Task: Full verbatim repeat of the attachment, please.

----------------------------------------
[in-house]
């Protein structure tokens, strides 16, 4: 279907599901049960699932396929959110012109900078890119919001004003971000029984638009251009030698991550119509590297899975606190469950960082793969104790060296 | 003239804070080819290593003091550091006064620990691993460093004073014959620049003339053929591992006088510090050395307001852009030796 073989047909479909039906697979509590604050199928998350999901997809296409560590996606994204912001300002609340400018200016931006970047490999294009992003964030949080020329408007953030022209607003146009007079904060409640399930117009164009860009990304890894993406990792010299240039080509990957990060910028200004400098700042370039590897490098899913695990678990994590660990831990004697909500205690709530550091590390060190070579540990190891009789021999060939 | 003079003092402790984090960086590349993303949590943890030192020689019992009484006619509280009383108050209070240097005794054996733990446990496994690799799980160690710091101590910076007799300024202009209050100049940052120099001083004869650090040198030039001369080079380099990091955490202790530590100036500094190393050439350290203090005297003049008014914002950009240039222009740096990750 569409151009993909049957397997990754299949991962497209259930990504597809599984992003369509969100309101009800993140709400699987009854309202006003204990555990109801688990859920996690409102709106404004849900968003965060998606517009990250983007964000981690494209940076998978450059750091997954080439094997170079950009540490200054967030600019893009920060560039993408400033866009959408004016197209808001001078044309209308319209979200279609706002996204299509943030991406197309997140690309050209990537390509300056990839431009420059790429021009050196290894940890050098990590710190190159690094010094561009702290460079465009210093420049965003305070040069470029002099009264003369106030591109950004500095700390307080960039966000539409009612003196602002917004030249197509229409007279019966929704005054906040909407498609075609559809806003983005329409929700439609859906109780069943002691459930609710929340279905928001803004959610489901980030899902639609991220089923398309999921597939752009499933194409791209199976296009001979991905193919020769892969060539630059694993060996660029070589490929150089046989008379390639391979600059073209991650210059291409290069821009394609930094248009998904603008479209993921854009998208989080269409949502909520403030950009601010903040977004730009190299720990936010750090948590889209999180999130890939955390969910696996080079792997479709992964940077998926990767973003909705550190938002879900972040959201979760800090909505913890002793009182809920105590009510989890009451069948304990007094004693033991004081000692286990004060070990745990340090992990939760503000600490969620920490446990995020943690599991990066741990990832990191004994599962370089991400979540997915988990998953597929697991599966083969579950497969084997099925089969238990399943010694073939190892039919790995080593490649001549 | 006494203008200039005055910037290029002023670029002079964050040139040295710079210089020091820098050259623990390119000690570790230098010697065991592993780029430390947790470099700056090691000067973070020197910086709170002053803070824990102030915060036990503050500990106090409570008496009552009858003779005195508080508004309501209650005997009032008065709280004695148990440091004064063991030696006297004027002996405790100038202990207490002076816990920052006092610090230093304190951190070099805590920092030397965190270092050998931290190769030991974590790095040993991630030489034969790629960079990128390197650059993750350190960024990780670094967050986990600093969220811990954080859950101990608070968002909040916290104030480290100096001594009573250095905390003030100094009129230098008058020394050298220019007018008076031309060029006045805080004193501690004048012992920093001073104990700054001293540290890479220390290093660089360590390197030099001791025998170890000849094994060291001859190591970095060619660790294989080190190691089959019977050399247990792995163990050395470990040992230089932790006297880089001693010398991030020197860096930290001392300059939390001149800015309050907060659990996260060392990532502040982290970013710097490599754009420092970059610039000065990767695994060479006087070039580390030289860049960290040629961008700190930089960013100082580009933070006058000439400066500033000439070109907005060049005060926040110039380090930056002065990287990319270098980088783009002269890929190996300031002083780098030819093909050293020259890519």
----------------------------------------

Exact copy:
[in-house]
């Protein structure tokens, strides 16, 4: 279907599901049960699932396929959110012109900078890119919001004003971000029984638009251009030698991550119509590297899975606190469950960082793969104790060296 | 003239804070080819290593003091550091006064620990691993460093004073014959620049003339053929591992006088510090050395307001852009030796 073989047909479909039906697979509590604050199928998350999901997809296409560590996606994204912001300002609340400018200016931006970047490999294009992003964030949080020329408007953030022209607003146009007079904060409640399930117009164009860009990304890894993406990792010299240039080509990957990060910028200004400098700042370039590897490098899913695990678990994590660990831990004697909500205690709530550091590390060190070579540990190891009789021999060939 | 003079003092402790984090960086590349993303949590943890030192020689019992009484006619509280009383108050209070240097005794054996733990446990496994690799799980160690710091101590910076007799300024202009209050100049940052120099001083004869650090040198030039001369080079380099990091955490202790530590100036500094190393050439350290203090005297003049008014914002950009240039222009740096990750 569409151009993909049957397997990754299949991962497209259930990504597809599984992003369509969100309101009800993140709400699987009854309202006003204990555990109801688990859920996690409102709106404004849900968003965060998606517009990250983007964000981690494209940076998978450059750091997954080439094997170079950009540490200054967030600019893009920060560039993408400033866009959408004016197209808001001078044309209308319209979200279609706002996204299509943030991406197309997140690309050209990537390509300056990839431009420059790429021009050196290894940890050098990590710190190159690094010094561009702290460079465009210093420049965003305070040069470029002099009264003369106030591109950004500095700390307080960039966000539409009612003196602002917004030249197509229409007279019966929704005054906040909407498609075609559809806003983005329409929700439609859906109780069943002691459930609710929340279905928001803004959610489901980030899902639609991220089923398309999921597939752009499933194409791209199976296009001979991905193919020769892969060539630059694993060996660029070589490929150089046989008379390639391979600059073209991650210059291409290069821009394609930094248009998904603008479209993921854009998208989080269409949502909520403030950009601010903040977004730009190299720990936010750090948590889209999180999130890939955390969910696996080079792997479709992964940077998926990767973003909705550190938002879900972040959201979760800090909505913890002793009182809920105590009510989890009451069948304990007094004693033991004081000692286990004060070990745990340090992990939760503000600490969620920490446990995020943690599991990066741990990832990191004994599962370089991400979540997915988990998953597929697991599966083969579950497969084997099925089969238990399943010694073939190892039919790995080593490649001549 | 006494203008200039005055910037290029002023670029002079964050040139040295710079210089020091820098050259623990390119000690570790230098010697065991592993780029430390947790470099700056090691000067973070020197910086709170002053803070824990102030915060036990503050500990106090409570008496009552009858003779005195508080508004309501209650005997009032008065709280004695148990440091004064063991030696006297004027002996405790100038202990207490002076816990920052006092610090230093304190951190070099805590920092030397965190270092050998931290190769030991974590790095040993991630030489034969790629960079990128390197650059993750350190960024990780670094967050986990600093969220811990954080859950101990608070968002909040916290104030480290100096001594009573250095905390003030100094009129230098008058020394050298220019007018008076031309060029006045805080004193501690004048012992920093001073104990700054001293540290890479220390290093660089360590390197030099001791025998170890000849094994060291001859190591970095060619660790294989080190190691089959019977050399247990792995163990050395470990040992230089932790006297880089001693010398991030020197860096930290001392300059939390001149800015309050907060659990996260060392990532502040982290970013710097490599754009420092970059610039000065990767695994060479006087070039580390030289860049960290040629961008700190930089960013100082580009933070006058000439400066500033000439070109907005060049005060926040110039380090930056002065990287990319270098980088783009002269890929190996300031002083780098030819093909050293020259890519």